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Original article
Susceptibility-weighted imaging in parenchymal neurosyphilis: identification of a new MRI finding
  1. Ilaria Pesaresi1,
  2. Mario Sabato2,
  3. Roberta Doria3,
  4. Ilaria Desideri2,
  5. Melania Guida4,
  6. Filippo Sean Giorgi4,
  7. Mirco Cosottini1,2
  1. 1Unit of Neuroradiology, AOUP, Santa Chiara Hospital, Pisa, Italy
  2. 2Department of Translational Research and of New Surgical and Medical Technologies, University of Pisa, Pisa, Italy
  3. 3Unit of Infectious Diseases, AOUP, Santa Chiara Hospital, Pisa, Italy
  4. 4Unit of Neurology, AOUP, Santa Chiara Hospital, Pisa, Italy
  1. Correspondence to Dr Mirco Cosottini, Department of Translational Research and of New Surgical and Medical Technologies, University of Pisa, Via Paradisa 2, Pisa (IT) 56124, Italy; mircocosottini{at}libero.it

Abstract

Background General paresis (GP) is a late form of parenchymal neurosyphilis causing dementia and neuropsychiatric disorders. The diagnosis is often difficult since the clinical signs are protean. So far, neuroimaging has played a minor role as radiological findings are not specific.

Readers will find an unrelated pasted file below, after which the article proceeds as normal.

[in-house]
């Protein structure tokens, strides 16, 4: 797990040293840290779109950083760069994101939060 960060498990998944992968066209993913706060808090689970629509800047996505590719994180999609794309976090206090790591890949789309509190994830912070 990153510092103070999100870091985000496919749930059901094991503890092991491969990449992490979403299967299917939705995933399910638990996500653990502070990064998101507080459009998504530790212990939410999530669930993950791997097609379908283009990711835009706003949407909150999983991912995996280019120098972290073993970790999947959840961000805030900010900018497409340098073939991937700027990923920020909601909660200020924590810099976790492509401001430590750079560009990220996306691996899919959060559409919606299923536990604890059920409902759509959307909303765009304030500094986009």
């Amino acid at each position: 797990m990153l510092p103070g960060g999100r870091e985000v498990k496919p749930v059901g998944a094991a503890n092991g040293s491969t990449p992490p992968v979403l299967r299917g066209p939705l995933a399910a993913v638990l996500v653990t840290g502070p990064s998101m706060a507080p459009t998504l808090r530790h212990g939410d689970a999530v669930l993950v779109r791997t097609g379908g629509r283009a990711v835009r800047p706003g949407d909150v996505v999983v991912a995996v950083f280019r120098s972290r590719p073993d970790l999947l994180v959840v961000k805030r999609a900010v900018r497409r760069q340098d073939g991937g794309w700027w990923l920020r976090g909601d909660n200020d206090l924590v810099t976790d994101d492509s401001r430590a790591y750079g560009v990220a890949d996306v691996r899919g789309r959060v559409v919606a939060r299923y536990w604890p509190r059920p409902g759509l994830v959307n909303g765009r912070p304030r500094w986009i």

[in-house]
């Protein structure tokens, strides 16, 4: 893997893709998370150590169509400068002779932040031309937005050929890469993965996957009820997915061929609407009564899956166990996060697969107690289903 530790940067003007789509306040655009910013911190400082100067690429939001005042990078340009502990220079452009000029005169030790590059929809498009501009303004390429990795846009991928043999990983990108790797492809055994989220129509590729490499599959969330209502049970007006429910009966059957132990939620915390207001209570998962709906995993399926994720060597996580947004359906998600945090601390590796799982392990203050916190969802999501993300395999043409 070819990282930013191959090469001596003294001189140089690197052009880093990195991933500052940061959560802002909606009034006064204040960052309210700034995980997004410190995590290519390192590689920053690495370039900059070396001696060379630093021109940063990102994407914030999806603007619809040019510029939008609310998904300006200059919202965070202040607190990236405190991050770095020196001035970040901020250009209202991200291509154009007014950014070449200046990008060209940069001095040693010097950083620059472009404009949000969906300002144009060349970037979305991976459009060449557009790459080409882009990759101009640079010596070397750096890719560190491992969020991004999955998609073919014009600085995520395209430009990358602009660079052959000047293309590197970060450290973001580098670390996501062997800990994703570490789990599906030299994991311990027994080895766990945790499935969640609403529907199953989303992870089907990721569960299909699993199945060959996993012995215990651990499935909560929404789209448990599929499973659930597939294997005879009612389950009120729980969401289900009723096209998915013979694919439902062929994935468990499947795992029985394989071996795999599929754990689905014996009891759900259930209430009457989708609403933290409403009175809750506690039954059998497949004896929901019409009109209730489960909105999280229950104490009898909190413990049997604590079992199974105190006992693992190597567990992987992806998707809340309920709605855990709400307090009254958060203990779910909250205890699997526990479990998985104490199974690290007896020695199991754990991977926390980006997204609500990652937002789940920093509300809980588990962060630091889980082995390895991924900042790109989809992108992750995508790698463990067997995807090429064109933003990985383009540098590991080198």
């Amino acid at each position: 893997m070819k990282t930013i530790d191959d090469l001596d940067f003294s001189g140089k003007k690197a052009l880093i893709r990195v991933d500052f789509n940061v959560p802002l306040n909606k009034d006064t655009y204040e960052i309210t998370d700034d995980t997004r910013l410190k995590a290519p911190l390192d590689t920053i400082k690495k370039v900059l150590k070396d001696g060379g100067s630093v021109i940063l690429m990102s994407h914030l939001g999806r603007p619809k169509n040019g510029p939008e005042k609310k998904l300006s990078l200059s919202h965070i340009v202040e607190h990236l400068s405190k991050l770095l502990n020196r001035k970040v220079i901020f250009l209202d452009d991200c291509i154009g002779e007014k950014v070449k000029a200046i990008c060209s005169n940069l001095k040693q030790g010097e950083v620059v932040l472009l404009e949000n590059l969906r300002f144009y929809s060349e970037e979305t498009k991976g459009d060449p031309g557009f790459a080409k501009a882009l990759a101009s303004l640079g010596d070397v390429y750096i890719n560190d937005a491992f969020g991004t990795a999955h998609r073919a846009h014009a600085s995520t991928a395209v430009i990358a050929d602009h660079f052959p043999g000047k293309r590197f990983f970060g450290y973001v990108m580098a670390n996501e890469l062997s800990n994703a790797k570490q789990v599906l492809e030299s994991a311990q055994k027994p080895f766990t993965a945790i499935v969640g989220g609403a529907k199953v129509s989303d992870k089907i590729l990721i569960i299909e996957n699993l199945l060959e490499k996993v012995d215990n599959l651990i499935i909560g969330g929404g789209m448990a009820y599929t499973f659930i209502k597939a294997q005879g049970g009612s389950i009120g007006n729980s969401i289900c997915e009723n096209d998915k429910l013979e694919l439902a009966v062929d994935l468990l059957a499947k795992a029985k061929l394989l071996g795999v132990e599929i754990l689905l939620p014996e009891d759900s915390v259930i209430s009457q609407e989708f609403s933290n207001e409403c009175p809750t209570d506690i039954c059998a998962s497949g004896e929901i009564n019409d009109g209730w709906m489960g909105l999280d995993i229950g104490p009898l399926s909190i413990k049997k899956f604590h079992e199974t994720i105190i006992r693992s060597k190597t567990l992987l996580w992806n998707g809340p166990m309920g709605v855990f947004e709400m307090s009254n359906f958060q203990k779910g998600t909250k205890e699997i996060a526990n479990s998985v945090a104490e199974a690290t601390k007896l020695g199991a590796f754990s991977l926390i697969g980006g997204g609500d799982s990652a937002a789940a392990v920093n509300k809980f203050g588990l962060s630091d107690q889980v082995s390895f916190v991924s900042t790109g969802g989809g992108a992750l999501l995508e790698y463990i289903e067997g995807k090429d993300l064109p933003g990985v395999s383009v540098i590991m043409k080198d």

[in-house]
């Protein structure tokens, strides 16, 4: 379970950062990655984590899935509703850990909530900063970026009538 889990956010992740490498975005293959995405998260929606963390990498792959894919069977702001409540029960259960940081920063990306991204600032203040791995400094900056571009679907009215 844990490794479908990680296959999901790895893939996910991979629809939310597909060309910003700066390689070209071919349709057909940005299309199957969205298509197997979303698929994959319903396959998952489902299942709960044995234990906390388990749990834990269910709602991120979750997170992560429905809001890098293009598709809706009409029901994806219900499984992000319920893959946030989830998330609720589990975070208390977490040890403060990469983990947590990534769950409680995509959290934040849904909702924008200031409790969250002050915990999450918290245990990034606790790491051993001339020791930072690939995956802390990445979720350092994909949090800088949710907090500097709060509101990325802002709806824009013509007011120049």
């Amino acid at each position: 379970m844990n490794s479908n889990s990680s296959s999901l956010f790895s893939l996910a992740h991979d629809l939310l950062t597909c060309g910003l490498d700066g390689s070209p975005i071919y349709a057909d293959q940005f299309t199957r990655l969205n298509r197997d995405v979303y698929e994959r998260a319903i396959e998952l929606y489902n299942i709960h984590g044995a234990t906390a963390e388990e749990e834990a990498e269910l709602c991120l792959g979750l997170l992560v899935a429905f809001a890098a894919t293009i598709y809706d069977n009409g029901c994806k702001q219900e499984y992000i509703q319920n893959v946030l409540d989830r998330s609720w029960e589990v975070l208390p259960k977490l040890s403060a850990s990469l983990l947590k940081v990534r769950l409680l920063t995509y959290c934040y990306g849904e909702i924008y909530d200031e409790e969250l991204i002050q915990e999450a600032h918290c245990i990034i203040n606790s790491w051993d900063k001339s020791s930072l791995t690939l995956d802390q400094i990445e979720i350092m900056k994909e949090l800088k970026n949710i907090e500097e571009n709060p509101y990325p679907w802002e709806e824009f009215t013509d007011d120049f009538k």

Methods We studied three immunocompetent patients, admitted to hospital for cognitive impairment. The diagnosis of neurosyphilis was formulated on the basis of serological texts and cerebrospinal fluid analysis. The patients underwent a 3 T MR examination including susceptibility-weighted imaging (SWI) sequence before and after the initiation of penicillin therapy.

Results In all patients, SWI revealed cortical hypointensity, mostly distributed in frontal and temporal lobes. In drug-naive patients, the hypointensity extended over the whole cortical thickness, from the cortical/subcortical junction to the pial surface. After starting the penicillin therapy, the cortical hypointensity partially reversed, involving only the deep cortical layers.

Conclusions The MRI pattern at SWI observed in patients with GP was not reported in other infectious or inflammatory disease of the central nervous system, thus we suggest it could be a peculiar radiological finding of the disease. On the basis of previous pathological data, we hypothesise that cortical SWI hypointensity could be expression of iron deposits within activated microglia.

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